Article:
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  • Jason Nisse

Speed is not of the essence


Take a trip on any of the UK’s many motorways and start counting how many cars with only one passenger and how many lorries you see. The number will quickly mount up.

Then take a trip on the railways for any distance at a peak time, and shudder at the expense, the overcrowding and the highly variable reliability and customer service.

Now marry the two together, and you will understand why Britain needs massive investment in its rail infrastructure and why the messaging around the HS2 rail link is, if not totally flawed, missing a crucial trick. CO2 emissions from vehicles in the UK are rising almost as quickly as the cost estimates for the HS2 project. Yet you rarely see anyone making the environmental case for investing in rail.

It’s different in Germany. Admittedly the Germans don’t have a great record on environmental action, having seen their anti-nuclear energy policy blow up in their faces, leading to them having to reopen heavily polluting lignite mines. However earlier this month, Berlin announced a €86 billion expansion of rail as part of its plan to reduce CO2 emissions from transport by 42% by 2030.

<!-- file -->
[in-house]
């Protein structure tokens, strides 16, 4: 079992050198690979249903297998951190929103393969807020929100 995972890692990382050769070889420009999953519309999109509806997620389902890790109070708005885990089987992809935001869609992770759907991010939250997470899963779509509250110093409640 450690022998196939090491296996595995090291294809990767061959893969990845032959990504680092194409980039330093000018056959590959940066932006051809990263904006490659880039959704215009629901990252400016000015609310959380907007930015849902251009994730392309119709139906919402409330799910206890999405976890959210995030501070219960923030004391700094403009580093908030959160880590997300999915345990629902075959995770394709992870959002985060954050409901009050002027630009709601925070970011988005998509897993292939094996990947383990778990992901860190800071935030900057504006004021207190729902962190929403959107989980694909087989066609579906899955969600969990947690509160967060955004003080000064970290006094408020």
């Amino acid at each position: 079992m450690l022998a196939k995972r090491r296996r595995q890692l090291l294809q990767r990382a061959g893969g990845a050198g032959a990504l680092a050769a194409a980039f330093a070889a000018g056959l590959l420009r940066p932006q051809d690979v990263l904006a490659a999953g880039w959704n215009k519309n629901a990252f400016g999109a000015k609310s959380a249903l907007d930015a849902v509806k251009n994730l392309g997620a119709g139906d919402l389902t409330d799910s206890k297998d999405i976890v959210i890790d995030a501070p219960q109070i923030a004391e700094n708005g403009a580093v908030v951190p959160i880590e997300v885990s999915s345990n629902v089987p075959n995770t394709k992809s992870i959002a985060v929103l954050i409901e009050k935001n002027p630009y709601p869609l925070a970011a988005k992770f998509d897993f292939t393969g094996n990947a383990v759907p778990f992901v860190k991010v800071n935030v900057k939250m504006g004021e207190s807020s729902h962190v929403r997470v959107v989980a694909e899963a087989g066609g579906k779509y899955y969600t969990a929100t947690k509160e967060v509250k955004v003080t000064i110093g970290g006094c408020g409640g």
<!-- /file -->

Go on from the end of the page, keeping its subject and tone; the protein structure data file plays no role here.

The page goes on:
With HS2 costs spiralling, and heavy opposition in the traditional Tory heartlands of Buckinghamshire and Oxfordshire (as opposed to the new Tory heartlands of the Blyth and Don Valleys), the Government needs to find fresh arguments for the rail link if it is to commit to the project. Helping investment in the north and midlands is valid, maybe even more so, but speed? Why is it an advantage to cut 30 minutes off the trip to Birmingham when the train is already faster than driving?

What they need to focus on is capacity, reliability and the environment. There needs to be a new approach to rail, pointing out it is better for the planet (and a lot safer) to take a train than a car or a plane. And show that a new rail line means more people can take the train, there will be fewer delays and it will help save the planet. Moving people onto trains goes hand in hand with the growth of electric cars as part of the “green new deal”.

Then you need to get onto the issue of freight. That will take a lot more thinking and a lot more spending. However, the environmental case for reducing the number of diesel trucks on our roads in unanswerable.

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